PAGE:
Figure 1 shows the mean binaural hearing level as a function of age. As is evident in the figure, hearing loss increased at all frequencies tested with increasing age. A series of one-way analyses of variance (ANOVAs) was calculated, with age group as the independent variable

a 100.0

x m 80.0 u

60.0 40.0 20.0 0 .0

A llen 0








Frequency (kHz) 12 to 20 51 to 60 Figure 1

® 21 to 30 1361 to 70

®31 to 40 .71 to 80

13 41 to 50

Mean binaural air-conduction thresholds as

a function of age (in years) .


Journal of the American Academy of Audiology/Volume 13, Number 3, March 2002

Table 2 Summary of the Results of Pairwise (Scheffe) Comparisons between the Age

Groups at Each of the Tested Frequency Levels Age Group (yr) Age Group 500 Hz 12-20 20-30 30-40 40-50 50-60 60-70 1000 Hz 12-20 20-30

30-40 40-50







NS -






* NS NS -








NS -



* NS -



NS -



NS -





2000 Hz 12-20

20-30 30-40 40-50 50-60 60-70

3000 Hz 12-20 20-30 30-40 40-50 50-60 60-70 4000 Hz

12-20 20-30 30-40 40-50 50-60 60-70

6000 Hz 12-20

20-30 30-40 40-50 50-60 60-70

NS -

NS -

NS -




NS -

NS -

NS -



*Significant at p < .05.

and each of the tested frequencies as dependent variables. Significant differences were obtained for each frequency (500 Hz : F = 4.971, df = 6, 225, p < .05; 1000 Hz : F = 7 .397, df = 6, 225, p < .05; 2000 Hz : F = 10 .010, df = 6, 225, p < .05 ; 3000 Hz : F = 19 .091, df = 6, 225, p < .05; 4000 Hz : F = 21 .857, df = 6, 225, p < .05 ; 6000 164

100.0 80.0 60.0 40.0 20.0








Frequency (kHz)

0 Female " Male Figure 2 Mean binaural air-conduction thresholds as a function of gender.

Hz : F = 17 .394, df = 6, 225, p < .05) . Post hoc analyses using the Scheffe test were conducted for each frequency level. These comparisons are summarized in Table 2. In general, higher frequencies are characterized by a greater number of significant differences, with the older group having a significantly higher threshold than the younger in each case . At 500 Hz, the only significant differences were between the 70- to 80-year group and the 12- to 20- and 20to 30-year groups . However, at 4000 and 6000 Hz, elevated hearing thresholds are observed in the groups above 40 years of age, whereas the hearing thresholds for groups below 40 years are not significantly different. Gender differences in hearing levels are displayed in Figure 2 . One-way ANOVAs calculated for each frequency level indicated that significant gender differences exist at frequencies of 2000 Hz and above (2000 Hz : F = 7.256, df = 1, 230, p < .05; 3000 Hz : F = 19 .244, df = 1, 230, p < .05; 4000 Hz : F = 22 .792, df = 1, 230, p < .05; 6000 Hz : F = 14 .493, df = 1, 230, p < .05) . In each case, hearing thresholds for males are poorer than those of females. Hearing levels as a function of occupational setting (blue and white collar) are observed in Figure 3 . ANOVA indicates that significant differences exist at all frequency levels (500 Hz : F = 14 .048, df = 1, 136, p < .05; 1000 Hz : F = 15 .876, df = 1, 136, p < .05; 2000 Hz : F = 16 .251, df = 1, 136, p < .05 ; 3000 Hz : F = 16 .056, df = 1, 136, p < .05; 4000 Hz : F = 14 .214, df = 1, 136, p < .05; 6000 Hz : F = 9.427, df = 1, 136, p < .05), with blue collar workers exhibiting significantly poorer thresholds than the white collar workers. Table 3 reveals the mean total (social plus emotional) HHIA-S scores as a function of age, gender, and occupation . As expected, total HHIAS scores increased significantly with age just as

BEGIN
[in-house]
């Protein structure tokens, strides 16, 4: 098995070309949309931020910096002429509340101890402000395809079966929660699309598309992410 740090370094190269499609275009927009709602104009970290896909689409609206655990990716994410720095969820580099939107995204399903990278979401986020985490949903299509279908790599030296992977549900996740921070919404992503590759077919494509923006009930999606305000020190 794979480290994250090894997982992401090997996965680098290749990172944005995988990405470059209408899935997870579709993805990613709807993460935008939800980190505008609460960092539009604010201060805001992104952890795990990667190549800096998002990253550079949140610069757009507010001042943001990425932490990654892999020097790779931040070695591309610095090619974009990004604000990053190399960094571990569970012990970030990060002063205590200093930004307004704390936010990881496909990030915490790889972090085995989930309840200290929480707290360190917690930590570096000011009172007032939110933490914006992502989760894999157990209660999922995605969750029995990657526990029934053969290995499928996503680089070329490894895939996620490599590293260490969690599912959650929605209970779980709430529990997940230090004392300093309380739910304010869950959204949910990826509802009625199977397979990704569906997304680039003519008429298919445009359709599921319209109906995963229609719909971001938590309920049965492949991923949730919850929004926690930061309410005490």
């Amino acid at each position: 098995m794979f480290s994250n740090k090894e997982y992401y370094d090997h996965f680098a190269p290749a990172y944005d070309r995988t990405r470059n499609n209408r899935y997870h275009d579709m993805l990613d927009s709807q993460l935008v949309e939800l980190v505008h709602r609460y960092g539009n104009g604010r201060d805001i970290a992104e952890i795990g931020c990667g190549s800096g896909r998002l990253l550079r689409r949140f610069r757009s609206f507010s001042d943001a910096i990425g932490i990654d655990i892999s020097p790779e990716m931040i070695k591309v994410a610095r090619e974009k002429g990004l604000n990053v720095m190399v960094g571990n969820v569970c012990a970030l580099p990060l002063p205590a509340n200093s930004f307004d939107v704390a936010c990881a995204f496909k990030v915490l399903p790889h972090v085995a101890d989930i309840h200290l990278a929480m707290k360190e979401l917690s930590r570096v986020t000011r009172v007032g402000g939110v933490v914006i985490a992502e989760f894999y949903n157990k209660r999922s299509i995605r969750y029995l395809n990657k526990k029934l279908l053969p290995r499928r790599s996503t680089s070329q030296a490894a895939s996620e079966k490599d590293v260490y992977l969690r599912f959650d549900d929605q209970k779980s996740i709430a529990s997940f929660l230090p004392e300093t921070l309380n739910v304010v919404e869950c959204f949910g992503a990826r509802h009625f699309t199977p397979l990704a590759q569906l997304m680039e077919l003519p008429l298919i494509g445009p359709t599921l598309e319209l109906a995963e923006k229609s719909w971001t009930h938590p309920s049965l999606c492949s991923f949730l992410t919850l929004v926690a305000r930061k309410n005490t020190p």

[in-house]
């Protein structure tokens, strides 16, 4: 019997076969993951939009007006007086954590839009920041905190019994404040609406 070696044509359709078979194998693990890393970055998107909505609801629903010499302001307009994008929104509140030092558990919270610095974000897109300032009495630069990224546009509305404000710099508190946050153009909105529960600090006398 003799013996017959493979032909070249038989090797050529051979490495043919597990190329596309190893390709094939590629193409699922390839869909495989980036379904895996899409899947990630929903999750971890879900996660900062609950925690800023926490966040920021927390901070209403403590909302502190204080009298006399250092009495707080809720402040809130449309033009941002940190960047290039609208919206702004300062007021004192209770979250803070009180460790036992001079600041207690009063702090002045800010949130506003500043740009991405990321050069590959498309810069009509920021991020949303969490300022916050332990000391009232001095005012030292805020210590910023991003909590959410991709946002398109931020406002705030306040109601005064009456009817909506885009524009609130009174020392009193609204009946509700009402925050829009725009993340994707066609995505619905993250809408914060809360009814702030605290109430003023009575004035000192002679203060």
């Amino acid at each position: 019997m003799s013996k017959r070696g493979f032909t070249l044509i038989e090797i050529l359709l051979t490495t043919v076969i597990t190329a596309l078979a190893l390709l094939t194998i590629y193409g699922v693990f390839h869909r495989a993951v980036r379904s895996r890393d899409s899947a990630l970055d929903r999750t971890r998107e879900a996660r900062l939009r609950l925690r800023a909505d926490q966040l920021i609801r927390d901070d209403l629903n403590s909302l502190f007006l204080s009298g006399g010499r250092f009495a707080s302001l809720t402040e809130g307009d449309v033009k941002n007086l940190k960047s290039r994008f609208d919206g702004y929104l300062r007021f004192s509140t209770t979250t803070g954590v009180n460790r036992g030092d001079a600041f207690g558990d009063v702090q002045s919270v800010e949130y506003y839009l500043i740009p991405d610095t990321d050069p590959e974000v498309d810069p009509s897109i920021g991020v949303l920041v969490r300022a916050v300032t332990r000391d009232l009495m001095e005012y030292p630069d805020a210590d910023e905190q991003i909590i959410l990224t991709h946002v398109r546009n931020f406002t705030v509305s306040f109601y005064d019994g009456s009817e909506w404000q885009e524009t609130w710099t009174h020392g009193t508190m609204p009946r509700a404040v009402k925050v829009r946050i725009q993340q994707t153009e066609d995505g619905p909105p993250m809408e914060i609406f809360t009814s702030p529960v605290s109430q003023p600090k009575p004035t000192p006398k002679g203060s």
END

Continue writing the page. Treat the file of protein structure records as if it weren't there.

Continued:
Hearing Loss and Handicap in Firearm Users/Stewart et al

Table 3 Mean Total HHIA-S Scores for Various Demographic Groups n

Age group 10-20 20-30 0.5






Frequency (kHz)

I l White Collar " Blue Collar Figure 3 Mean binaural air-conduction thresholds as a function of occupation type .

30-40 40-50


60-70 70-80

Gender Male



Blue collar